And so for people of faith, looking to science or modern medicine for healing is not contradictory to our faith, as long as we remember who it is that gave humans the ability to study science and to develop modern medicine in the first place! As people of faith we can wear masks, and socially distance, and we can in good conscience receive medicines and vaccines just as the people of Israel looked at the bronze serpent hanging on the pole, knowing that “Every good and perfect gift is from above, coming down from the Father of the heavenly lights” as we’re told in the book of James 1:17.
Lessons from the Wilderness Plague
Now I realize that in saying all of this, I’m preaching quite literally to the choir (since many of you are part of the Hampden UMC choir!) Those of you who are here this morning are wearing masks, and you’re spread out throughout the sanctuary more than 6 feet apart, and we’re well under the 25% capacity set for us by Baltimore City. Many of us have already received the vaccine, or you’re on the waiting list to get it. And many of you who are watching online or reading this later are at home rather than here with us in person because you’re quarantining at home!
But I believe the story of the serpent on the bronze pole in the wilderness is important for us to consider for several reasons.
First, because there’s so much confusion out there. Many of us have friends and neighbors who have fallen prey to conspiracy theories, or received misinformation. Many people are lacking guidance and direction in terms of what’s right for them and their families. Even though most of us are not scientists or medical doctors, we can at the very least assure our friends and family members that following the guidance of medical doctors and public health experts and government officials is not contrary to having faith in God.
I think it’s especially important for people of faith to speak up in this area because so many non-churchgoers think that following Christ would require denying science or buying into strange conspiracy theories. It’s important for us to reassure people that following Christ does not involve “checking your brain at the door,” and that you can be a person of faith and accept scientific and rational thought.
God So Loved the World
But lastly, and perhaps most importantly, I believe that this story here in Numbers is significant for us to consider because it is a wonderful reminder of God’s great love and mercy towards us. When Nicodemus, one of the religious leaders of Jesus’s day, came to Jesus at night with a spiritual inquiry, Jesus told him, “Just as Moses lifted up the serpent in the wilderness, so must the Son of Man be lifted up, that whoever believes in him may have eternal life. For God so loved the world that he gave his only Son, so that everyone who believes in him may not perish but may have eternal life” (John 3:14-16).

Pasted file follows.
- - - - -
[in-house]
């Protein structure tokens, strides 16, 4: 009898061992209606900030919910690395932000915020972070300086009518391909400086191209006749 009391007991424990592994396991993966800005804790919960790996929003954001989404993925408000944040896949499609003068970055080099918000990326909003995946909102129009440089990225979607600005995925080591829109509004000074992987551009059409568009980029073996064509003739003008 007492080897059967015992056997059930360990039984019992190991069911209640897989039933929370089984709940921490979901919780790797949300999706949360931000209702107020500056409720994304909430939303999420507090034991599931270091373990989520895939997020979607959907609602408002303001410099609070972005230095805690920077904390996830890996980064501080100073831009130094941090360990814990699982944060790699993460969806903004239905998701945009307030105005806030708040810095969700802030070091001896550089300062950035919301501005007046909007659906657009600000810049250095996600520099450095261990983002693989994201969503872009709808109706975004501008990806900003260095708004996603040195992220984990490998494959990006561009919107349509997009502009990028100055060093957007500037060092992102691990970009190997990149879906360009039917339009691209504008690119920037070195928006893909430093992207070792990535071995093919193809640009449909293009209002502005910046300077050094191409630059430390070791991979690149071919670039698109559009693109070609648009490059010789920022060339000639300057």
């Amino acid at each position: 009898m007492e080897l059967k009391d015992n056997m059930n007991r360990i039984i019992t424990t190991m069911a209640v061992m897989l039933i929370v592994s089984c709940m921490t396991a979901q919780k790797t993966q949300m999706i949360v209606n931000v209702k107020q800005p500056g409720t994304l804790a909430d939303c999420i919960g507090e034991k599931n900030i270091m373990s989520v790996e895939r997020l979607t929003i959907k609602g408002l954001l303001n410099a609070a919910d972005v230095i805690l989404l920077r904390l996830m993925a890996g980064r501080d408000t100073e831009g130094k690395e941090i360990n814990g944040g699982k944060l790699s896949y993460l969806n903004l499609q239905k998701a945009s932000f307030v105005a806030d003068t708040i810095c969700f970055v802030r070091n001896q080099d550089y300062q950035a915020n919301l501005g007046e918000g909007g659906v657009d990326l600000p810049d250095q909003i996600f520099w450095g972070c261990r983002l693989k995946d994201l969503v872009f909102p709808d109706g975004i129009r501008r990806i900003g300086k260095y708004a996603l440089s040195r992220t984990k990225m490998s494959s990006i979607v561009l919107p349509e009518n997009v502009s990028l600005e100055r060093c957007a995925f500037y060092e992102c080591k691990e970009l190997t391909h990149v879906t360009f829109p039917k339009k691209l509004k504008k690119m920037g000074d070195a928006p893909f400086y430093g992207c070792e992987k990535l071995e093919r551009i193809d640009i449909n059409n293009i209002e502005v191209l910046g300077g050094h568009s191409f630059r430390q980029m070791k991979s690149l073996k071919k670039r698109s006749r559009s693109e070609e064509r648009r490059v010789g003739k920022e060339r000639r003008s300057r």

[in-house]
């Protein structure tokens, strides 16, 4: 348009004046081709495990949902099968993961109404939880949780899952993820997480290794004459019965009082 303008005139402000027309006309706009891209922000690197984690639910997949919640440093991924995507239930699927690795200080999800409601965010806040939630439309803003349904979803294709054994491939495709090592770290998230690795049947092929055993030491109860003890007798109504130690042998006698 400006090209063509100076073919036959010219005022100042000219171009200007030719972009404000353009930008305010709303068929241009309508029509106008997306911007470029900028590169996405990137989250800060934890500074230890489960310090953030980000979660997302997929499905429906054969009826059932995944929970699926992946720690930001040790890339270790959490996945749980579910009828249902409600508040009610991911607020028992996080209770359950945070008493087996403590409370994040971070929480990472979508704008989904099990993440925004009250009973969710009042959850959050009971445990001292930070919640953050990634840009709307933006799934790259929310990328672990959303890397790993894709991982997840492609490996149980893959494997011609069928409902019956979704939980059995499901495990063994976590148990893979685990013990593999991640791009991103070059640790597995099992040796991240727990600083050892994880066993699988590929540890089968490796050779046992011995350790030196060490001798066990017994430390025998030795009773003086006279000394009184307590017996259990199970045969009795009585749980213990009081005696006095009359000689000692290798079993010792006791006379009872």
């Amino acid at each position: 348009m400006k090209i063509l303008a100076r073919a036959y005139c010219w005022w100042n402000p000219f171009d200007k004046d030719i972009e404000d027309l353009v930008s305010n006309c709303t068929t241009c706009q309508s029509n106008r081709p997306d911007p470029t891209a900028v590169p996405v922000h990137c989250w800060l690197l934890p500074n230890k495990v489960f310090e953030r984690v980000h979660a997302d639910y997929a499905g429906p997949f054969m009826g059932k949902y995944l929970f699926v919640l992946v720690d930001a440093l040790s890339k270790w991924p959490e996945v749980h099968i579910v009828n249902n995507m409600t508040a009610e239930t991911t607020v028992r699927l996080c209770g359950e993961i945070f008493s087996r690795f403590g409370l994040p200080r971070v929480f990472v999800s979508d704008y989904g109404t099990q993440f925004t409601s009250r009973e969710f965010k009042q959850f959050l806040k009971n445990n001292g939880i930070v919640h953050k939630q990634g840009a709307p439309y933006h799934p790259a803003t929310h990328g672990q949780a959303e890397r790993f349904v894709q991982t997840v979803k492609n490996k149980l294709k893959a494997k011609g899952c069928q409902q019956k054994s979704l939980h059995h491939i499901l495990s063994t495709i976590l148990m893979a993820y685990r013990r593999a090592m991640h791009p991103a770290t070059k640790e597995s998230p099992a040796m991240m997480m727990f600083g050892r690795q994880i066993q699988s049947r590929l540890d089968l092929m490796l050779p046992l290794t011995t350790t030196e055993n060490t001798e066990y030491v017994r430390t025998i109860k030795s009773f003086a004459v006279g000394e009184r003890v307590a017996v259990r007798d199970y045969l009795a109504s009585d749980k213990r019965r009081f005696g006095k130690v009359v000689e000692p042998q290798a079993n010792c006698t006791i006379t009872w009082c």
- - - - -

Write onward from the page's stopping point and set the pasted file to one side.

You see, there is a plague facing our world that is even worse than poisonous serpents or the COVID-19 pandemic, and it’s the plague of sin that infects all of humanity. Sin is both outright rebellion against God, and missing the mark or falling short. Sin begins in the human heart as such things as selfishness, lust, and greed, but it manifests itself in outward expressions such as sexism, racism, and violence. As humans we’re held captive by sin. It’s something that’s been passed down to us from the first human beings, and yet we’re all complicit. We’ve all hurt others, and we’ve all been hurt by others. There’s nothing we can do on our own to escape the consequences of our sin. There’s no way that we can heal ourselves. Left to our own devices, we’re heading down the path towards destruction.
Now God could have completely eradicated sin altogether, but if God were to do so we would be completely destroyed. And so instead, God gave us a remedy, a cure, a way for us to be healed. God sent Jesus into our world to give his life for us by dying on the cross.
The snake on the pole in the wilderness was a foreshadowing of Christ’s death for us on the cross. Just as the bronze serpent on the pole was the means by which God showed mercy to the Israelite people, so too God demonstrated God’s love for us through sending Jesus into the world to give his life for us.
In Ephesians chapter 2, the Apostle Paul said it this way:
But God, who is rich in mercy, out of the great love with which he loved us even when we were dead through our trespasses, made us alive together with Christ–by grace you have been saved–and raised us up with him and seated us with him in the heavenly places in Christ Jesus, so that in the ages to come he might show the immeasurable riches of his grace in kindness toward us in Christ Jesus. For by grace you have been saved through faith, and this is not your own doing; it is the gift of God–not the result of works, so that no one may boast. For we are what he has made us, created in Christ Jesus for good works, which God prepared beforehand to be our way of life (Eph. 2:4-10).
God, who is rich in mercy, out of the great love with which he loved us, even when we were dead through our trespasses (sins), has made us alive together with Christ! It is through God’s grace that we can be saved. In order to receive this great mercy and receive healing, we must look to the cross. We must acknowledge our wrongdoing, the ways we’ve been hurt and hurt others, and receive the mercy and grace and healing that Jesus offers to us.
There is no other way for us to be healed, no other way for us to be forgiven. We can try to do it on our own, but we will fail. We can turn away in pride and stubbornness, but it will only lead to more suffering and pain. So this morning, let us look to the cross! Let us pledge (again or for the first time) our allegiance and devotion to Christ. Let us receive the grace, and mercy, and healing and forgiveness that Christ offers so freely to all. And let us lift high the name of Jesus, so that others too may look up and live!